Copper to test US$6,000/t in H2 as new supply comes on line – survey

A surplus in the copper market combined with weaker Chinese demand will put pressure on copper prices, which could test the US$6,000/t (US$2.72/lb) level in H2, according to Thomson Reuters GFMS’ Copper Survey 2014.

Copper prices fell 7.59% in 2013 to average US$7,346/t and saw a 12% dip in the first quarter of this year to an average US$7,008/t.

“Prices fell to a near four-year low in mid-March due to weak Chinese data and concerns over stability in the copper financing trade,” GFMS senior base metals analyst Rob Smith said at the launch of the survey in Santiago on Tuesday evening as part of Cesco Week.

The analyst is expecting copper to average US$6,790/t this year and trade between US$6,000/t and US$7,421/t.


Global copper production will see above trend growth of 5% per year in 2014-16, according to the survey.

Production growth will be spurred by recently commissioned projects and expansions, such as Polish miner KGHM International’s Sierra Gorda, Japanese consortium Pan Pacific Copper’s Caserones and Chilean state copper producer Codelco’s Ministro Hales in Chile and Glencore Xstrata’s (LSE: GLEN) Las Bambas in Peru, Smith said.

Refined production is expected to grow 4% a year in 2014-16, while consumption will also see an increase of 4% a year in the period.

“China will drive much of the growth,” said Smith, who believes that recent concerns over Chinese demand are overdone and that indicators such as investment in the country’s power sector bode well for copper consumption. “Although [Chinese consumption rates are] slowing to 5-6% a year, the volume base is larger,” he said. China, which consumes around 40% of global copper production, saw its demand for the red metal grow 9% last year compared with a 4% increase in 2012. Global copper demand in 2013 was up by 4.5%.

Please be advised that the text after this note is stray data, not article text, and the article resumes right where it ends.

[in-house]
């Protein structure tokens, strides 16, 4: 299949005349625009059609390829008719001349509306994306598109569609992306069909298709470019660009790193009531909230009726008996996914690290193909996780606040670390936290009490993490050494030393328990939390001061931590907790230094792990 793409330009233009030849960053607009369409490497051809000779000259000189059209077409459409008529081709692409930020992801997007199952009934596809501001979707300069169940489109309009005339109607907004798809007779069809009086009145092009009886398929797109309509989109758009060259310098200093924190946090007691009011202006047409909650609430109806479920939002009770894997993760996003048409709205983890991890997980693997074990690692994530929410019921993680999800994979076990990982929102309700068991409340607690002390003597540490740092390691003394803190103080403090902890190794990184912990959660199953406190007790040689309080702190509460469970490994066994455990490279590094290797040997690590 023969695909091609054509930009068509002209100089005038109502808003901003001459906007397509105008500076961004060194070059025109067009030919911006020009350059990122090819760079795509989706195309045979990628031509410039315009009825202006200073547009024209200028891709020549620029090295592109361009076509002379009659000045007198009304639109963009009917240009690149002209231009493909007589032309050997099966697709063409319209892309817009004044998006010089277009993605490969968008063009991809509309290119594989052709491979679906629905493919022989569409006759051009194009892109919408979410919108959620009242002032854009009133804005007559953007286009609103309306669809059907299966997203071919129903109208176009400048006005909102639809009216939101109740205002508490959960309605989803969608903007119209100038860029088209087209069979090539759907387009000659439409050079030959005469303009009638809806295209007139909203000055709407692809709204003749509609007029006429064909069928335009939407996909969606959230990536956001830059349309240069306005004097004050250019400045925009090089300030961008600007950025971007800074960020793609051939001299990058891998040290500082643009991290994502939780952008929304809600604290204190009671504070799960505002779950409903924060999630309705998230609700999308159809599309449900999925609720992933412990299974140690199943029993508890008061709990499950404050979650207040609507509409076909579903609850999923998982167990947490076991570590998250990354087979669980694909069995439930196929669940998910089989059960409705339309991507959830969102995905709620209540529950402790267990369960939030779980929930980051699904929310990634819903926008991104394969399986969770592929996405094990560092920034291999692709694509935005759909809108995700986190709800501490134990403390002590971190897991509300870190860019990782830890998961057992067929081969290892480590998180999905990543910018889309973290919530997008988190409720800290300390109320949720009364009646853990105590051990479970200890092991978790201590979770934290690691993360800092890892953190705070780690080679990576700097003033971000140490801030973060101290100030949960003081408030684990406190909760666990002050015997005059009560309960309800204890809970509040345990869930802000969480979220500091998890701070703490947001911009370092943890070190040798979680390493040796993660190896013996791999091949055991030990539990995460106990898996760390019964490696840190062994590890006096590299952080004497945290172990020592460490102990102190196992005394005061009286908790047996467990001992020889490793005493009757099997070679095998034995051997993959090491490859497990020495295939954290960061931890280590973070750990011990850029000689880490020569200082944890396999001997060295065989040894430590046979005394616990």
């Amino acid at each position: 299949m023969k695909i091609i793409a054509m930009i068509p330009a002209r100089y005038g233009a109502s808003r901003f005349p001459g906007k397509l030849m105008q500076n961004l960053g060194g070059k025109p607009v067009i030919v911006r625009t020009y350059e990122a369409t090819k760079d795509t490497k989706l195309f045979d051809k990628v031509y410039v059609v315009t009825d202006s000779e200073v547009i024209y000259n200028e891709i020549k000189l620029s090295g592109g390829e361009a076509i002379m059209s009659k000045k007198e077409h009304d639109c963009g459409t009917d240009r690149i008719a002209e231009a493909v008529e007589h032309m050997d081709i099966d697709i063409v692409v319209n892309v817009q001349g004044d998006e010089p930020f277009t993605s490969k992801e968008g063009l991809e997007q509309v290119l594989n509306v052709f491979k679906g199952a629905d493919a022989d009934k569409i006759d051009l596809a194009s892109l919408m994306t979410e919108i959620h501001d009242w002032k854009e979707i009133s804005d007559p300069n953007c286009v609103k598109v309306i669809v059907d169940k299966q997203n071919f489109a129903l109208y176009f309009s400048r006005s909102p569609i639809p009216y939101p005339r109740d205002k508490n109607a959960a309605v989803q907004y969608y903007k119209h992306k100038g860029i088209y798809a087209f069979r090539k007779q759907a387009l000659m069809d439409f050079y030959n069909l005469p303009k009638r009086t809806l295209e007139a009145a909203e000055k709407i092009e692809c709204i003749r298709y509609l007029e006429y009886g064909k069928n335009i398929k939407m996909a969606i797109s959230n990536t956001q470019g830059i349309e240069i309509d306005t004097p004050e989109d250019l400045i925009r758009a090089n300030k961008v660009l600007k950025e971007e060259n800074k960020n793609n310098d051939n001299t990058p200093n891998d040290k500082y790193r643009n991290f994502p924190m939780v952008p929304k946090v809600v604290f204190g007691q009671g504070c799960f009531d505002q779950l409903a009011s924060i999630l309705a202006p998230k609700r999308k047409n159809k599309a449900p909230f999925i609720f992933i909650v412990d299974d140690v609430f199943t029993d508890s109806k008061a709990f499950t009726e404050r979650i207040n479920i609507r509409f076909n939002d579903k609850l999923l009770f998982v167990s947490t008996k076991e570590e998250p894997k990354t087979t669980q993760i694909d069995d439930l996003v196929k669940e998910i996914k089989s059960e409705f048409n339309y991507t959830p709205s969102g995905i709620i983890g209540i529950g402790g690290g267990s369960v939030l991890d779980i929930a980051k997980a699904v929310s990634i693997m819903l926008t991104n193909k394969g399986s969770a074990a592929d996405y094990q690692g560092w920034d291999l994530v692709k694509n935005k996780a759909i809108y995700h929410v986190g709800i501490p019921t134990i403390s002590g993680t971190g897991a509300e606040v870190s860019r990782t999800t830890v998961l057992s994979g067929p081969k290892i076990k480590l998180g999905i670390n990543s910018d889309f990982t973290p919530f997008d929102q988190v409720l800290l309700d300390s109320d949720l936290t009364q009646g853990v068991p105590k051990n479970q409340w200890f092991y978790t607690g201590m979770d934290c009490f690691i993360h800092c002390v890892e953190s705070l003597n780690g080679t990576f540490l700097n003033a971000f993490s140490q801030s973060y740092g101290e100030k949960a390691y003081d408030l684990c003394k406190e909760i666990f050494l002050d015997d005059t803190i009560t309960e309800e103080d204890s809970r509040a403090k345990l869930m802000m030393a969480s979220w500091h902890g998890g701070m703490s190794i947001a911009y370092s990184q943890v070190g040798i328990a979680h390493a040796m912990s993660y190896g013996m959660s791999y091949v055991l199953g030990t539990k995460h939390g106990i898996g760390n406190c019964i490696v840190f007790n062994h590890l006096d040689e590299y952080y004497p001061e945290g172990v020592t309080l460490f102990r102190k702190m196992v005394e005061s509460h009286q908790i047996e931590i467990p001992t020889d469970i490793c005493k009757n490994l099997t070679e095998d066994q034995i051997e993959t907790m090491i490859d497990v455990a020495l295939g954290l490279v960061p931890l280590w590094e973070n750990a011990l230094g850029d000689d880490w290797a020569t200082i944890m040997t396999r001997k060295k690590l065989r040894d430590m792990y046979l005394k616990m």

The US, Japan and Europe are also seeing improved economic conditions, which will boost copper demand this year, according to the analyst.

GFMS is expecting a copper market surplus of an average 350,000t per annum in 2014-16, although 2016 is likely to fall below 200,000t, according to Smith.


New project investment is becoming far less attractive for copper miners due to the lower price environment and the uptrend in Capex and operating costs.

“With a price of around US$7,500/t needed to incentivize investment, the risk of project deferrals and cancelations has increased,” Smith said.

The market surplus will keep prices at an average of US$6,500/t in 2015, but they will rise to an average US$6,800/t in 2016 as the market looks to reemerging tightness towards the end of the decade, according to the analyst.


London-based consultancy CRU made similar projections during the World Copper Conference, also being held in Santiago. The copper market is currently entering the downside of the cycle, with oversupply imminent, CRU’s copper group manager Vanessa Davidson said earlier on Tuesday.

The surplus will not be that big, however, and consumption will outpace supply within a few years, according to Davidson, who sees the market back in deficit by 2018.

CRU is forecasting an average price of US$6,900/t (US$3.130/lb) in 2014, falling to US$6,400/t at the height of the surplus in 2016. “Solid growth in consumption will generate a supply gap by 2020,” Davidson said.

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Copper to test US$6,000/t in H2 as new supply comes on line – survey
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